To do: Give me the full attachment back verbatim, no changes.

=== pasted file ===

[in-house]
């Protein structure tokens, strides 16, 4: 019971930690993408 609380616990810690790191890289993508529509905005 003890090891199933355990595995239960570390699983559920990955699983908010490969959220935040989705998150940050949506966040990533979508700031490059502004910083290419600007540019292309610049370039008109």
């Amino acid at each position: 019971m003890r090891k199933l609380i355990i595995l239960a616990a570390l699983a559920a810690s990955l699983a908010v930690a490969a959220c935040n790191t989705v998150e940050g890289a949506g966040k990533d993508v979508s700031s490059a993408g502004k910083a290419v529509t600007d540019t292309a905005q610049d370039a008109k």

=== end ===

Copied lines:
[in-house]
């Protein structure tokens, strides 16, 4: 019971930690993408 609380616990810690790191890289993508529509905005 003890090891199933355990595995239960570390699983559920990955699983908010490969959220935040989705998150940050949506966040990533979508700031490059502004910083290419600007540019292309610049370039008109």
């Amino acid at each position: 019971m003890r090891k199933l609380i355990i595995l239960a616990a570390l699983a559920a810690s990955l699983a908010v930690a490969a959220c935040n790191t989705v998150e940050g890289a949506g966040k990533d993508v979508s700031s490059a993408g502004k910083a290419v529509t600007d540019t292309a905005q610049d370039a008109k």